The interview below was reposted with permission from Center for Community Progress. The original post is located here.
Center for Community Progress, a nonprofit focused on solutions for vacant properties (of which legacy cities see a lot of – upwards of 20% in some cases), has recently published Placemaking in Legacy Cities: Opportunities and Good Practices. The report explores how residents and leaders in Legacy Cities have used placemaking principles to transform blighted public spaces into revitalized community assets.
CCP recently spoke with the authors of the report, Francis Grunow and Sarah Szurpicki, to get a bit of an overview of what placemaking means in Legacy Cities. You might already be asking yourself, “What IS placemaking?” Well, let’s get started.
In short, what is placemaking?
Placemaking is a fairly new term used to describe the steps needed to achieve a very old idea. The old idea is that when people come together to form communities they often like to create great public spaces designed to express their values and connect with each another. Think about a place like Central Park in New York or the Spanish Steps in Rome. But great places don’t have to be in big cities. They can just as easily be a small town square, or an ancient marketplace halfway round the world. What goes into the decisions that get people together to create a great public place, a place that people care about and invest in, over time, generation after generation. That’s the concept of placemaking in a nutshell.
How does placemaking fit into revitalization efforts in Legacy Cities?
Legacy Cities have suffered decades of disinvestment and population loss. Not surprisingly, some of their great public places have suffered as well. What’s more, leaders and practitioners in Legacy Cities are searching for strategies to remake Legacy Cities, reinvest in them, and make them more livable and vibrant. Placemaking strategies offer ways to think about reinvesting in Legacy Cities, not just in the great places that have already been identified by communities, but as an opportunity to create new great places for the public to gather, sometimes in surprising and unconventional ways.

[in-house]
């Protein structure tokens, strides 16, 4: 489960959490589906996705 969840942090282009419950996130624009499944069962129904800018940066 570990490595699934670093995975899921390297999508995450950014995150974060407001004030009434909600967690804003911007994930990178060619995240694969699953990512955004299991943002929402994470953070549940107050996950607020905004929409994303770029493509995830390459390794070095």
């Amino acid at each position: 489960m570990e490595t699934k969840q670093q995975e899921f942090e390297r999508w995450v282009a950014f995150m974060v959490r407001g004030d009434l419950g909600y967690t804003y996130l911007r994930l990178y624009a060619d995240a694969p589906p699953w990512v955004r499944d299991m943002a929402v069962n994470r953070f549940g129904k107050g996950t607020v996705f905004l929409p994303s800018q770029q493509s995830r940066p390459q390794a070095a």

What different types of places does the upcoming report, “Placemaking in Legacy Cities: Opportunities and Best Practices,” feature? How does successful placemaking differ for these different types?
For this report, we decided to consider four different geographies: downtowns, anchor districts, neighborhoods, and greenways/corridors. While most people understand what downtowns and traditional residential neighborhoods are, there can be variation in their conditions. This can especially be true when discussing neighborhoods, which may face a huge range of factors, from crime to blight to vacancy. Anchor districts are usually centered around “sticky” institutions, like universities and museums – entities that are not likely to pick up and move – and which have a long history of investment (and potential for investment) in their surrounding neighborhood. Finally, greenways and corridors are often places that in Legacy Cities have been underutilized as the result of deindustrialization, like along waterfronts and railways. These places offer huge opportunities for Legacy Cities to connect residents and visitors to different parts of their city, create value, and encourage new investment nodes where none existed before.